glGetUniformLocation returns -1 with sampler2D

Hey everyone,

I’m trying my hand at using textures in openGL. Currently, I’d like to get a hold of the uniform handle of my sampler2D variable.
The code is:

qDebug() << "glGetError before binding attribute_s_texture is" << glGetError();
    attribute_name = "texture1";
    attribute_s_texture = glGetUniformLocation(program, attribute_name); qDebug() << "glGetError after binding attribute_s_texture is" << glGetError();
    if (attribute_s_texture == -1) {
        fprintf(stderr, "Could not bind attribute %s
", attribute_name);

the glGetError() calls always return 0. Also, the error message that the attribute couldn’t be bound also always shows.

My fragment shader:

varying vec3 f_color;
uniform sampler2D texture1;

void main(void) {
//if(texture1 == 0)
//	gl_FragColor = vec4(f_color.x, f_color.y, f_color.z, 1.0);
	gl_FragColor = texture2D(texture1, gl_TexCoord[0].st);

(I’m trying to write the shader in a way that draws a texture if there is one and doesn’t when there isn’t.)

For sake of completion, my vertex shader:

attribute vec3 coord3d;
attribute vec3 v_color;
attribute vec3 v_normal;
attribute vec3 v_uv;

uniform mat4 mvp;

varying vec3 normals;
varying vec3 f_color;
//varying float intensity;

varying vec3 Id;

void main(void) {

gl_Position = mvp * vec4(coord3d, 1.0);
//vec3 Id = vec3(gl_LightSource[0].position - gl_Position);
Id = vec3(gl_LightSource[0].position - gl_Position);
//vec3 lightDir = normalize(Id);
//intensity = dot(lightDir, gl_Normal);
//normals = gl_NormalMatrix * gl_Normal/*v_normal*/;
//normals = gl_Normal;
normals = v_normal;
gl_TexCoord[0] = gl_MultiTexCoord0;
f_color = v_color;


(It’s … “experimental”.)

Anyone got an idea? Since I’m using the texture1 variable, I don’t think it’s being optimized out, is it?

Are you checking your info logs after you compile your shaders and link? This helps me sort out bugs.

Also glGetUniformLocation returns -1 until the program has been successfully linked.

// After shaders compiled
    GLint logLength;
    GLint status;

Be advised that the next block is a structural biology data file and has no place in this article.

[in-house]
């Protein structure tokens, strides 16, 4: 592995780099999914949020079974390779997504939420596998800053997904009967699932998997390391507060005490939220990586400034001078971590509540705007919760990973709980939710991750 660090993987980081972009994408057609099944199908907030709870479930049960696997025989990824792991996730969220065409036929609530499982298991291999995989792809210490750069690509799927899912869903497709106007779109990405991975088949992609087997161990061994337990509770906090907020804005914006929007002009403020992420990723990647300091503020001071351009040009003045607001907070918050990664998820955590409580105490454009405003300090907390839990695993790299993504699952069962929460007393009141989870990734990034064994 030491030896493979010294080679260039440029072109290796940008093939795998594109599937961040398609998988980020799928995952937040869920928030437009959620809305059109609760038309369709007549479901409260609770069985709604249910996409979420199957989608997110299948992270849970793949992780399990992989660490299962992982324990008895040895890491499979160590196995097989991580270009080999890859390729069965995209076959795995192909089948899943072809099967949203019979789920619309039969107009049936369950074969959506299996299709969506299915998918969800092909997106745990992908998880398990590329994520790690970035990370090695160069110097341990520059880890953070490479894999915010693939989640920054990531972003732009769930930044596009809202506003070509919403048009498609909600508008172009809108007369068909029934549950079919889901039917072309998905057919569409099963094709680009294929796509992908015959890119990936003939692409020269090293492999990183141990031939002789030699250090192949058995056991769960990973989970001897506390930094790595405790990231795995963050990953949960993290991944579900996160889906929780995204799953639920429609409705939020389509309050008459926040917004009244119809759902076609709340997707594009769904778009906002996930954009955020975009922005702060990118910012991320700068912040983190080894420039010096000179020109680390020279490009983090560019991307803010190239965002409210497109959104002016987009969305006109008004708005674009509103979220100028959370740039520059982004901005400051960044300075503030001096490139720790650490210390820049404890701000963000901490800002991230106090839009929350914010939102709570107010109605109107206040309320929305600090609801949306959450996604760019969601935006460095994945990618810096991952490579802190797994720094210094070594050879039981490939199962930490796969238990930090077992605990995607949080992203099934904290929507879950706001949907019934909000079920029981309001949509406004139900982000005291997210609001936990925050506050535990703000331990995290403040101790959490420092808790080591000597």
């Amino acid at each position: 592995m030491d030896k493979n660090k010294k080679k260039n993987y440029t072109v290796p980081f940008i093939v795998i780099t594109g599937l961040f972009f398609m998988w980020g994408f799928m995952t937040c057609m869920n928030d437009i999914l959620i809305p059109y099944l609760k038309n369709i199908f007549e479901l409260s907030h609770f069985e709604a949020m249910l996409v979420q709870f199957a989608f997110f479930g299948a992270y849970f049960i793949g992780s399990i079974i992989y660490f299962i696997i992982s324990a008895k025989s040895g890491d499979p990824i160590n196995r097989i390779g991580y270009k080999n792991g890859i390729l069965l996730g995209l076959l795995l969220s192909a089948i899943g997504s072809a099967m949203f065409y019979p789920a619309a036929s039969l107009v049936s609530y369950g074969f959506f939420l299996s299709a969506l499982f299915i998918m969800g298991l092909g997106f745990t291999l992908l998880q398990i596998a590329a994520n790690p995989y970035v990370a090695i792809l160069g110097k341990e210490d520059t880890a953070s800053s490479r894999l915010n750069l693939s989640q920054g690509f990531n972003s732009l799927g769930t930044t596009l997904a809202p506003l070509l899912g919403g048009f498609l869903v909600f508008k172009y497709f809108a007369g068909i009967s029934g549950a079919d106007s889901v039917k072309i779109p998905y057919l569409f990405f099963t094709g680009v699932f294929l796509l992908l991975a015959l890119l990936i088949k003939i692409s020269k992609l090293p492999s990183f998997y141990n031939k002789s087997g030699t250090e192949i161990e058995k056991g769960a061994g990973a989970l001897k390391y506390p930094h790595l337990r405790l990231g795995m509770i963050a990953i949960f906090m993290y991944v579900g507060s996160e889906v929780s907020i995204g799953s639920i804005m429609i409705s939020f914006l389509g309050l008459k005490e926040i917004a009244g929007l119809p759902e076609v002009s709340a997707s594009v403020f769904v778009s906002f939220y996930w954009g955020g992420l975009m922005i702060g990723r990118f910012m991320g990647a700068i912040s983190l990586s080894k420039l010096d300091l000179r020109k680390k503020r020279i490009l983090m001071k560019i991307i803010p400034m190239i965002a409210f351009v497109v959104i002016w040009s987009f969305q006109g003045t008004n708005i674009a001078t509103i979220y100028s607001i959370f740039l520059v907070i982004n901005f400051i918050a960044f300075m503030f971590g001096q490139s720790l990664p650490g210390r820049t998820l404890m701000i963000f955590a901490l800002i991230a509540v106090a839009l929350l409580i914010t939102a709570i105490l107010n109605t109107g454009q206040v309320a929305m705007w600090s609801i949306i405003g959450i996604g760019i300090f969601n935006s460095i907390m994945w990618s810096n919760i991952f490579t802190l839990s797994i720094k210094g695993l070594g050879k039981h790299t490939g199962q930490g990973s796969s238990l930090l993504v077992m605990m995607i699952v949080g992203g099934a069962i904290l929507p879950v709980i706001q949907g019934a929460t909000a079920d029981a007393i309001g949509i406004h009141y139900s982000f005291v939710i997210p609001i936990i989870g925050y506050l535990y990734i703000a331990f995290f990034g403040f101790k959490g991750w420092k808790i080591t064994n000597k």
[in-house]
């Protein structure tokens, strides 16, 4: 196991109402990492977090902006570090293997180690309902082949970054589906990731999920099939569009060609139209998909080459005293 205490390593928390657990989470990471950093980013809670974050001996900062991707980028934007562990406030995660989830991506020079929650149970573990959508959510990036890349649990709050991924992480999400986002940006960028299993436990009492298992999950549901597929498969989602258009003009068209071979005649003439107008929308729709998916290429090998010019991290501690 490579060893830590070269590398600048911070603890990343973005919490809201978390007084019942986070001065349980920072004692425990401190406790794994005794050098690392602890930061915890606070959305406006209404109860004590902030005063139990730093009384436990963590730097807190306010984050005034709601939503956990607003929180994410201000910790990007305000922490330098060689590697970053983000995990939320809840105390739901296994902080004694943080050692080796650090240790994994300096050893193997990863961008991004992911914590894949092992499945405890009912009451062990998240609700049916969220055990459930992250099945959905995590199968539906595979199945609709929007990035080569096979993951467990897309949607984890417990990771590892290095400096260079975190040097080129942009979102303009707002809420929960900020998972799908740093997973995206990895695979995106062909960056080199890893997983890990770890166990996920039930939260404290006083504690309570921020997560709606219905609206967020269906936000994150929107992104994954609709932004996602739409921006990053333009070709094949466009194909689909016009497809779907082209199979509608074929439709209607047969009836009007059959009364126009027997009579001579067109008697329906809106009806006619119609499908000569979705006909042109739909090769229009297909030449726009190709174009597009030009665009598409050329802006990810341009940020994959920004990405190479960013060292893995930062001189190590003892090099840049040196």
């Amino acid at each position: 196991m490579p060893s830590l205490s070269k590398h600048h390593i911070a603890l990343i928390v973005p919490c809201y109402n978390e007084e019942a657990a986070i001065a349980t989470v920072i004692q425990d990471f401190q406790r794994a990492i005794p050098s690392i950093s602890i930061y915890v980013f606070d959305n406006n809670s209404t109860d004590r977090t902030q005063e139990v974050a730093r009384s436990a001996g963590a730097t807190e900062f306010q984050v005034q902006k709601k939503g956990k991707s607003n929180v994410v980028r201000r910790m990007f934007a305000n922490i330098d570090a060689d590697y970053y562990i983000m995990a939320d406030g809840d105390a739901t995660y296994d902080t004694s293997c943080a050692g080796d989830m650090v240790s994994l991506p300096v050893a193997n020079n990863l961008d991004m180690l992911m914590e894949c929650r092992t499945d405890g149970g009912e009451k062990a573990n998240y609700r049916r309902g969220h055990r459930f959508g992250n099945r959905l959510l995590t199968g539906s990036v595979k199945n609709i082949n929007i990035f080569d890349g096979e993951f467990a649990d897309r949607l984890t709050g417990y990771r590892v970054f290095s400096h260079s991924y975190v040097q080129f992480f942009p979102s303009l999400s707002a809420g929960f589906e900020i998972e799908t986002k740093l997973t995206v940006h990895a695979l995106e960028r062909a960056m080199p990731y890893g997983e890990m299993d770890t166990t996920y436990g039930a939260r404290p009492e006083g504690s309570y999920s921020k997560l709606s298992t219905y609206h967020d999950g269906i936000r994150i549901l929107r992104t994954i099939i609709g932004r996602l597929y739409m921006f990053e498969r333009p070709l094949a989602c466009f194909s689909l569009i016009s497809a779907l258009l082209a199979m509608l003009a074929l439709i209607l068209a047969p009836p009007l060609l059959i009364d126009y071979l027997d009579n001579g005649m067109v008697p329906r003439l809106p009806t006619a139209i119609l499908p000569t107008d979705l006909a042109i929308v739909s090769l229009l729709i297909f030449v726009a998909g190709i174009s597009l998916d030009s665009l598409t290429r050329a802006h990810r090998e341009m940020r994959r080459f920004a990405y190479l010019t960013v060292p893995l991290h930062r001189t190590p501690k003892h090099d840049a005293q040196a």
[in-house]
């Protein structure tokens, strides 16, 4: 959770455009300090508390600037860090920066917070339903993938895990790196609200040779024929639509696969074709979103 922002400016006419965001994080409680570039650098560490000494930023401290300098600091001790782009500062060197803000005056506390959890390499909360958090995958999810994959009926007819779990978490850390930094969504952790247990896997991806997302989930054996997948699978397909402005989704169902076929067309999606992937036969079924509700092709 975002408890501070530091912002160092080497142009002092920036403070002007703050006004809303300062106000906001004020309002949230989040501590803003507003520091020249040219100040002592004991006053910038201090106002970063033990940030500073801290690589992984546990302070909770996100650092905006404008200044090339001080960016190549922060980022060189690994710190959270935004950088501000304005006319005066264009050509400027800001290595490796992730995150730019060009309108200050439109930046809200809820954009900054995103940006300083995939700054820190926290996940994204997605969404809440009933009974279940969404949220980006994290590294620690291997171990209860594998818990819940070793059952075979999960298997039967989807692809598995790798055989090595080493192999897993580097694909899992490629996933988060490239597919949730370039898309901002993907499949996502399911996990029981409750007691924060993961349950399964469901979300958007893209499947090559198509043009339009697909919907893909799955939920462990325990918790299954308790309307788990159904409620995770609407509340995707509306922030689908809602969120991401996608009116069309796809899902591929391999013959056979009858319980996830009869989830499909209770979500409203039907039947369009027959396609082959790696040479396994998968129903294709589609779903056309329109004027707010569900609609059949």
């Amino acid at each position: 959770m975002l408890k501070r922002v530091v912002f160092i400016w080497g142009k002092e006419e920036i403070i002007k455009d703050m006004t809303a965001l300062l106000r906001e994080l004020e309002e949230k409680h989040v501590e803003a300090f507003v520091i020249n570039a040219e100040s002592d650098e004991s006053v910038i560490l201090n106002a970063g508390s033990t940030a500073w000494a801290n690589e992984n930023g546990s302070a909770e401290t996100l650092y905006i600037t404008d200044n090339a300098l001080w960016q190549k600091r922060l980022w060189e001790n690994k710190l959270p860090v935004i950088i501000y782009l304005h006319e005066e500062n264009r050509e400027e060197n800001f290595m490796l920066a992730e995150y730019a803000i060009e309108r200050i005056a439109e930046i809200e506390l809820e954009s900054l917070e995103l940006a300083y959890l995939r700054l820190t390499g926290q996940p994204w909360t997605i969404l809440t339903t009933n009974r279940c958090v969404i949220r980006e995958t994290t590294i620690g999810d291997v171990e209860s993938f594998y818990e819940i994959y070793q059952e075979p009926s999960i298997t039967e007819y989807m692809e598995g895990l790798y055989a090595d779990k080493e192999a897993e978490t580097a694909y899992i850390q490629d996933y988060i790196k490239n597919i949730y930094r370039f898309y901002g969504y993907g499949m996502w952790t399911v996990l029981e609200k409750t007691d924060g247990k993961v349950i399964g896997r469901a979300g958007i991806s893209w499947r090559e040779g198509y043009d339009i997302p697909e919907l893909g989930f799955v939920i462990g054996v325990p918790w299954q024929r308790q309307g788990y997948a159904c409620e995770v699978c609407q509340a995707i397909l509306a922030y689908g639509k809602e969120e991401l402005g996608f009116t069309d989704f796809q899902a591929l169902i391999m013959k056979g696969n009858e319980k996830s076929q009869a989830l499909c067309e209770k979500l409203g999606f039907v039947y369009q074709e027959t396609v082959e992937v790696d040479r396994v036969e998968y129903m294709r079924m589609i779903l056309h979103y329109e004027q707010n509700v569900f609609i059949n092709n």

glGetShaderiv(shader, GL_INFO_LOG_LENGTH, &logLength);
    if ( logLength > 0 ) {
        GLchar *log = (GLchar *)malloc(logLength);
        glGetShaderInfoLog(shader, logLength, &logLength, log);
        printf("Shader compile log %s", log );
    glGetShaderiv(shader, GL_COMPILE_STATUS, &status);
    if ( status == 0 ) {
        return 0;
    assert( glIsShader( shader ) );

    GLint status;
    GLint logLength;
    glGetProgramiv(prog, GL_INFO_LOG_LENGTH, &logLength);
    if (logLength > 0) {
        GLchar *log = (GLchar *)malloc(logLength);
        glGetProgramInfoLog(prog, logLength, &logLength, log);
        printf( "Program link log: %s", log );
    glGetProgramiv(prog, GL_LINK_STATUS, &status);
    if (status == 0) {
        printf("Link failed");
        return false;

Yeah, I have glGetAttribLocation() calls for other variables (coord3d,…) in the shader right before the glGetUniform(). These work just fine. The shaders link and compile successfully as well, I’m evaluating the log every time.

Not sure what the issue with the uniform location is, but a sampler2D variable is not an integer in disguise even though the application uses glUniform1i to assign a value. Inside the shader the variable has an opaque type that you can not compare to integers, that can not participate in arithmetic (adding two sampler2D variables does not work) or pretty much anything else except being passed to one of the texture access functions.
Even if you use a separate uniform variable to indicate if a texture is available the situation is slightly iffy, because (at least certain generations of) hardware can not really execute conditionals. Instead it always executes both branches and discards the result of the branch not taken - so there is always the attempt to read from the texture even if your variable says you don’t have one. That can lead to trouble if no texture us bound. Aggressive optimization may be able to figure out that the uniform is false and thus it can kill the complete branch, but I believe that is not required by GLSL and relying on optimizations to happen for correctness is a bit of a slippery slope :wink:

Well, just to let anyone who’s interested know - After renaming the variable and rewriting my shader (maybe I wasn’t really using it after all and the use was optimized out anyway) I have no more problems. Don’t really know what that was about, thanks a lot anyway to y’all. :slight_smile: